business news in context, analysis with attitude

by Michael Sansolo

Good fences may make for good neighbors, but stonewalls sometimes only make you look really, really suspicious.

At least that’s how it appears when a company simply refuses to publicly answer questions that are uncomfortable and ugly, yet positioned as highly necessary. Absolutely no one likes negative publicity or prying reporters looking into difficult situations.

Like it or not, those situation arise and you need to be ready.

A classic example of this came up with last week’s airing of “The Trouble with Chicken,” a Frontline show on PBS. From the headline alone it was obvious this show would be challenging and the promise was kept.

Frontline examined the impact of salmonella, particularly a strain called “Heidelberg.” As with any food safety story, this included intimate examinations of families impacted by food-borne illness and all the resulting nightmares up to and including death. Food safety stories are never, ever happy.

However, that is not the reason companies need view this one-hour show. Rather they need to watch the response of two poultry companies and consider how both come off by the end of the broadcast.

Let me start this with a piece of honesty: I really know nothing about this case. I haven’t followed the companies, haven’t tracked their responses or even how consumers have reacted to the problems of infected poultry. In essence, I was watching like any other viewer.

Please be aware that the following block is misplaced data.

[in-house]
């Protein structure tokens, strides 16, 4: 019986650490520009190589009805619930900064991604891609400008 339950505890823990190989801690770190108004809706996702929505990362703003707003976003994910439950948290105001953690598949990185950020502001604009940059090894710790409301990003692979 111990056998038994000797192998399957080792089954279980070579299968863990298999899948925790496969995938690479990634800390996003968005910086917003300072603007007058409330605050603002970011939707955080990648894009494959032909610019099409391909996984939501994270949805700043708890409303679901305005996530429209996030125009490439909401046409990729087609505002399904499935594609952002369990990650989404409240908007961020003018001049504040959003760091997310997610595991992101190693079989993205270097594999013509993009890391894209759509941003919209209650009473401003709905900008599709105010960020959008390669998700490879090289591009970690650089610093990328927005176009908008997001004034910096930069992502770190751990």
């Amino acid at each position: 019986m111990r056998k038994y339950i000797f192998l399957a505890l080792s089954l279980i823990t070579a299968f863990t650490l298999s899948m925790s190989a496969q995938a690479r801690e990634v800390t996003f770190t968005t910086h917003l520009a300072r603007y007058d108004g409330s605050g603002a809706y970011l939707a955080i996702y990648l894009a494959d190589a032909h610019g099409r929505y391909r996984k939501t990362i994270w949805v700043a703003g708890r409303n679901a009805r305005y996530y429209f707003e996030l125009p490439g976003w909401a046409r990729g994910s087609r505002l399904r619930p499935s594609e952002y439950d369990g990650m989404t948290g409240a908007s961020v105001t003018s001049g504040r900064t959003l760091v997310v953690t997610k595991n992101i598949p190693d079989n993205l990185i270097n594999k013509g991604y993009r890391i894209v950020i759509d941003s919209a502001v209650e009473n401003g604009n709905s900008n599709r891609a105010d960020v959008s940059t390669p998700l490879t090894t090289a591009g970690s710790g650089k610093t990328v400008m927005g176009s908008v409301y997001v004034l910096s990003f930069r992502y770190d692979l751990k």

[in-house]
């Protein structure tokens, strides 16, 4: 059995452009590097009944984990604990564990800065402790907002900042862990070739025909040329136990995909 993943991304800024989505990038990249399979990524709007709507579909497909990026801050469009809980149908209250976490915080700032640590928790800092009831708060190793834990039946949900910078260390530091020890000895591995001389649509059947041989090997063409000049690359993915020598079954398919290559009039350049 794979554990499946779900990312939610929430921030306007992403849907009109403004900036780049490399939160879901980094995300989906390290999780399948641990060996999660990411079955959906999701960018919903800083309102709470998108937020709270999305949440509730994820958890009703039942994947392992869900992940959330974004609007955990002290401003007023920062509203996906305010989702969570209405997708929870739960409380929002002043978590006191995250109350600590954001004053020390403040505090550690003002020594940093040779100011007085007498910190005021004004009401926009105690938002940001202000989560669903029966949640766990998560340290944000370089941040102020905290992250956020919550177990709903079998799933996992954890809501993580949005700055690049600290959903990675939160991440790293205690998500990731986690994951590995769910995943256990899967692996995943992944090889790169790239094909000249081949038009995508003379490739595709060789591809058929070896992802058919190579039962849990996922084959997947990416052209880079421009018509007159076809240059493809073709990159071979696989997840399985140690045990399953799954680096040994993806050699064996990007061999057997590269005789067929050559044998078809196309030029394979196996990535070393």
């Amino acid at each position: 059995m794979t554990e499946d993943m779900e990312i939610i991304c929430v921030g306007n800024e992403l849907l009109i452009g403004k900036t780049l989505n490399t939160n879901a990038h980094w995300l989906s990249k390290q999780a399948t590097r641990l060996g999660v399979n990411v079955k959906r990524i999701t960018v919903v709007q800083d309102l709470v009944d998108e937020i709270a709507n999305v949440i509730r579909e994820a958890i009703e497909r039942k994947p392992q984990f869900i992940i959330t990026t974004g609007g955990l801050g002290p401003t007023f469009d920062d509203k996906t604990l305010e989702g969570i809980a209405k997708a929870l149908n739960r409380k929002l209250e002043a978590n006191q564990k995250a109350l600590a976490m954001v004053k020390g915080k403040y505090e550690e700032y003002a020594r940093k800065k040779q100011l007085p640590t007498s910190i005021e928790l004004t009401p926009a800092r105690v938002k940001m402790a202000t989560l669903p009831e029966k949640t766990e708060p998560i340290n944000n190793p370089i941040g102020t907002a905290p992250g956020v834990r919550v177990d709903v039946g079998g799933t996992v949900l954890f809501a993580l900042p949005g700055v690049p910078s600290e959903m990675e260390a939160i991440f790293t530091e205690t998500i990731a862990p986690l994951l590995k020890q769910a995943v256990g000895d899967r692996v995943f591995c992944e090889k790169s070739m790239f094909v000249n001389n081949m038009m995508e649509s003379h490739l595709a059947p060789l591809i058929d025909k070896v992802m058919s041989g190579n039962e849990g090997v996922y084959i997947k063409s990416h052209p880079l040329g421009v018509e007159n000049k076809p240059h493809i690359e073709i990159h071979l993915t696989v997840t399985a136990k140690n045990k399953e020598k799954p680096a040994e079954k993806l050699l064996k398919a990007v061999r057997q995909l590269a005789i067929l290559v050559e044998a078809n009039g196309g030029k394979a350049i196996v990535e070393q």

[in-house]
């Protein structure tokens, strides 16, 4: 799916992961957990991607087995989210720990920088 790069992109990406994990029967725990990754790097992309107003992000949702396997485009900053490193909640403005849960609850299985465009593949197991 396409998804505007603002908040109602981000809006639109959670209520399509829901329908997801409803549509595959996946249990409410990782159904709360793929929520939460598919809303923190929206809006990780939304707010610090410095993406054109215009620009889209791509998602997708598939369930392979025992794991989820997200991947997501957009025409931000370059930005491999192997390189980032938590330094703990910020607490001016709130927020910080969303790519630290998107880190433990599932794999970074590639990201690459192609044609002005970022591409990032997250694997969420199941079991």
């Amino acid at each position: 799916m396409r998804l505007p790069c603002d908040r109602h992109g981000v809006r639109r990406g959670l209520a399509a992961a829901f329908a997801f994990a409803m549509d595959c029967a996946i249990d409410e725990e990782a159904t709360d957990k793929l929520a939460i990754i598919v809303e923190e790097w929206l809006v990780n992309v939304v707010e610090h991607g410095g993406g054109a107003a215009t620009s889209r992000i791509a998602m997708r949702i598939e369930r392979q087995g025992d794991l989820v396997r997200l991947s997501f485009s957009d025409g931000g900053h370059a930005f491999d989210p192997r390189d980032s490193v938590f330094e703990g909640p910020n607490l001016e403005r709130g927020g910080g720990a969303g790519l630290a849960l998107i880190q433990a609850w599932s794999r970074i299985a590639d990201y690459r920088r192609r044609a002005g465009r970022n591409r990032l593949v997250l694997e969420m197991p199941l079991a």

The show worried me because while I know salmonella is a big problem I had no idea it is commonly found in poultry processing plants. In fact, it seems there are accepted levels of the bug, which means the entire industry must redouble efforts to remind shoppers of the keys to safe food handling.

The reality is that if salmonella is so common, food safety problems aren’t an “if” but “when. ” Safe food handling knowledge needs to be out there endlessly. And it’s hardly surprising that immediately after the show, politicians were talking up new rules and regulations for poultry recalls.

But again, consider the reaction of the two companies at the core of the story. Both were at the center of some food safety outbreaks and I’d bet both have taken similar steps toward improving the processes.

One company, Cargill, came off significantly better. Cargill let the Frontline cameras into a plant and took them through the entire food safety process. What’s more, Cargill supplied a spokesman who seemed straightforward and genuinely concerned about the issue.

In fact, Cargill came off so well - to my eyes, that is - it makes you wonder why Foster Farms and the chicken producers' trade association both declined to comment at all. Like I said, I know none of the details about this case, but it looked like one company was being open and the other hiding.

In today’s world, communication is paramount. We understand that today’s shoppers no longer celebrate or suffer in silence. They share thoughts, experiences and commentary on everything they do. That, in turn, challenges companies to be ready to engage, even when the subject is uncomfortable.

Silence is no longer golden. In fact, it can make you look kind of chicken. And when salmonella is the issue that’s a bad thing to be.

Michael Sansolo can be reached via email at . His book, “THE BIG PICTURE: Essential Business Lessons From The Movies,” co-authored with Kevin Coupe, is available on Amazon by clicking here. And, his book "Business Rules!" is available from Amazon by clicking here.
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